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Human Trafficking - Statement of Los Angeles County Sheriff Jim McDonnell during Senate Committee on the Judiciary Hearing


Human Trafficking - Statement of Los Angeles County Sheriff Jim McDonnell during Senate Committee on the Judiciary Hearing

I appreciate the leadership of your Committee on the important issue of human trafficking and am submitting these remarks at the request of Senator Feinstein, in connection with the committee hearing to be held on February 24, 2015. Please do not hesitate to contact me if the Los Angeles Sheriff's Department can be of assistance in any way as your work continues.

For over three decades it has been my privilege to serve in law enforcement, protecting the residents of Los Angeles County -- at the Los Angeles Police Department, as Chief of the Long Beach Police Department and now as the new Sheriff of a County with over 10 million people.

Over these many years in policing, I have lived through the 1980s peak of gang violence and homicides, as well as the more recent historic crime lows. Political and law enforcement leaders have rightly taken some credit for how far we have come. Better policing, improved training and funding, and stronger community ties have all played a role in crime reduction. However, we must not allow our satisfaction with declining violent crime statistics to cause us to become complacent or to ignore serious crimes that may be flying below our radar.

It is my sense that today's street gangs have become more sophisticated about how they make their money. While they may be committing fewer murders or narcotics-related violent crimes, gangs have moved into human trafficking in a major way. Rather than sell narcotics, today's gang member has learned that he can run a "stable" of women to make money for him day after day, while taking very few risks himself. While some may believe that the individuals being sold are working by choice, we now know that many are victims or runaways, often as young as twelve years old. Most of the girls and boys working our streets are neither entrepreneurs nor criminals; they are victims of a modern day slavery.

Therefore, from a law enforcement perspective, I appreciate and support efforts by Congress, the Administration, and this Committee to strengthen the ability of law enforcement to crack down on all forms of trafficking and particularly the commercial sexual exploitation of children (CSEC).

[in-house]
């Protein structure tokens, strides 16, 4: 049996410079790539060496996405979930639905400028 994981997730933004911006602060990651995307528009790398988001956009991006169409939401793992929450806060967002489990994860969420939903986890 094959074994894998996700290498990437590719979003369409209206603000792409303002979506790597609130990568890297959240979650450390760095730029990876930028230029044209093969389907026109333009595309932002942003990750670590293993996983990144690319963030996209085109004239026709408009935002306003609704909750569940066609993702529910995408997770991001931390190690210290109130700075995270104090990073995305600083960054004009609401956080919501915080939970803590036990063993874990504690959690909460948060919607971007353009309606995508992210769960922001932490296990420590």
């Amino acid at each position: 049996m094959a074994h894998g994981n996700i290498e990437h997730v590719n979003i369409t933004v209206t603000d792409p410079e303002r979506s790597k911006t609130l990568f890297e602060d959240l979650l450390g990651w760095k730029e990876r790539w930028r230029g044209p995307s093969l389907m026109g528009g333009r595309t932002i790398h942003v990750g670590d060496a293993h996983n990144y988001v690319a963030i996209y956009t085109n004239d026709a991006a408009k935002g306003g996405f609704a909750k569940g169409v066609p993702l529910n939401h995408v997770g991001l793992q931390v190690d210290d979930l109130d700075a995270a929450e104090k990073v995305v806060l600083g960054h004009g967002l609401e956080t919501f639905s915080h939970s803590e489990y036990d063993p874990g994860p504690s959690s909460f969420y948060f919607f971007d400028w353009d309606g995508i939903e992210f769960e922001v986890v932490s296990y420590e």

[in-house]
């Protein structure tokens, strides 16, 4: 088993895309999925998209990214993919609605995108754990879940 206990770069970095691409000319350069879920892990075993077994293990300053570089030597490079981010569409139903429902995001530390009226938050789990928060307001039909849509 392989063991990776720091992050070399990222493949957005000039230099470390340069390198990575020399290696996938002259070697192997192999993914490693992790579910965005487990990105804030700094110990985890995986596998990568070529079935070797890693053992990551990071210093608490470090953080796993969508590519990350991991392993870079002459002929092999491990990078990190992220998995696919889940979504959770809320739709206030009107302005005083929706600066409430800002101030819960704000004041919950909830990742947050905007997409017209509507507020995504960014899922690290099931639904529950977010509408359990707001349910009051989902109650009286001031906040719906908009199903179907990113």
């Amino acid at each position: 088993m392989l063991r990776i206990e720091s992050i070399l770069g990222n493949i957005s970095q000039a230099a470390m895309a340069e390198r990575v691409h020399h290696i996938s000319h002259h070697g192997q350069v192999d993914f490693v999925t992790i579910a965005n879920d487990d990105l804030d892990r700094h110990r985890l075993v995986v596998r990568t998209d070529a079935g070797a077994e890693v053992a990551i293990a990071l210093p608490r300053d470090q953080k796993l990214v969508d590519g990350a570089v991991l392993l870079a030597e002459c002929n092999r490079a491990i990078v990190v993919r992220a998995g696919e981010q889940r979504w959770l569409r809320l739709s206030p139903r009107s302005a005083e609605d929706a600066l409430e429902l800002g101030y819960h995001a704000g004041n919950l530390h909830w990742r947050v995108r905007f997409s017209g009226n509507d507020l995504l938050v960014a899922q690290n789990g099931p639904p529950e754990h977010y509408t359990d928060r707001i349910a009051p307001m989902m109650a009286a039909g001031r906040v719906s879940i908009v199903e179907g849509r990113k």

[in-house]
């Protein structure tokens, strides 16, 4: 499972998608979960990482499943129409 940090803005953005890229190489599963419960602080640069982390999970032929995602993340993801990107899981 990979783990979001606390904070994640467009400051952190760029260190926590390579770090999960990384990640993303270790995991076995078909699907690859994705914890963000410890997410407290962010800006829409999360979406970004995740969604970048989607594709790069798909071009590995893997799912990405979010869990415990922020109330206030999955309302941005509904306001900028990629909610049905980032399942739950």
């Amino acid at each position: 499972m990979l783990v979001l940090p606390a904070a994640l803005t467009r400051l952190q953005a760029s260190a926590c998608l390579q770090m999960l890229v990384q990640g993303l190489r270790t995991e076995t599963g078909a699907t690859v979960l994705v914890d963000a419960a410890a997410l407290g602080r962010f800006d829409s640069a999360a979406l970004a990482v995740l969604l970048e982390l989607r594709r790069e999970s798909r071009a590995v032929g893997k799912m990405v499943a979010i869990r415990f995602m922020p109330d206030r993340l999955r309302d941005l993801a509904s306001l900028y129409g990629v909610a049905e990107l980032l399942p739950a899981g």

These issues are of particular concern to California. As Senator Feinstein is well aware, of the nation's 13 High Intensity Child Prostitution areas identified by the Federal Bureau of Investigation (FBI), three of these Los Angeles, San Diego, and San Francisco are in our state.

I support the approach in pending legislation to amend the criminal code to strengthen the prosecution of those who are engaged in buying or selling individuals to be trafficked. It is vitally important that law enforcement have adequate tools and be able to work effectively with both federal and state prosecutorial offices to pursue those who make a living out of child sex trafficking. We must also have the tools to impact the demand side and deter individuals considering the purchase of young trafficked victims.

We need to enhance the ability of anti-trafficking task forces throughout the country to effectively target the demand that fuels the sex trafficking market and also help promote training of law enforcement officers and others in critically important areas including identifying victims and acts of child human trafficking and addressing the unique needs of child victims of human trafficking. Finally, all parts of the system must work together to provide justice for the victims of trafficking through much needed services and support (including increased compensation and restitution).

I know of at least two bills before this Committee that are in line with these approaches: Senator Feinstein's Combat Human Trafficking Act (S. 140) and Senator Cornyn's Justice for Victims of Trafficking Act (S. 178). I support these bills and hope that consideration of these measures will move forward.